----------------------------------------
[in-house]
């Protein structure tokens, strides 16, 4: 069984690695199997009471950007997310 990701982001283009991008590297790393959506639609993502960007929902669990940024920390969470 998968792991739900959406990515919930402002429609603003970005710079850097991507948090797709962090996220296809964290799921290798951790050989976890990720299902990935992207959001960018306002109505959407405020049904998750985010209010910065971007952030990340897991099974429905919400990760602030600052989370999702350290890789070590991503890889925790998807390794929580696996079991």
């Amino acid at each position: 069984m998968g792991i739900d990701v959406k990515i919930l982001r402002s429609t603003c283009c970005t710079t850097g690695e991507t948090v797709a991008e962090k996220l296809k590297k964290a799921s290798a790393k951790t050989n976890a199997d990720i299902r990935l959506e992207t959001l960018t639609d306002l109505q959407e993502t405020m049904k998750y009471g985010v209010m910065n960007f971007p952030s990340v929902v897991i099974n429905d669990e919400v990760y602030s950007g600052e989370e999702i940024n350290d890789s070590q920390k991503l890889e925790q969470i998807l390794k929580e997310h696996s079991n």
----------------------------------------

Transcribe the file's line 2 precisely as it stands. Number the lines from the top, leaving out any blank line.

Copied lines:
């Protein structure tokens, strides 16, 4: 069984690695199997009471950007997310 990701982001283009991008590297790393959506639609993502960007929902669990940024920390969470 998968792991739900959406990515919930402002429609603003970005710079850097991507948090797709962090996220296809964290799921290798951790050989976890990720299902990935992207959001960018306002109505959407405020049904998750985010209010910065971007952030990340897991099974429905919400990760602030600052989370999702350290890789070590991503890889925790998807390794929580696996079991």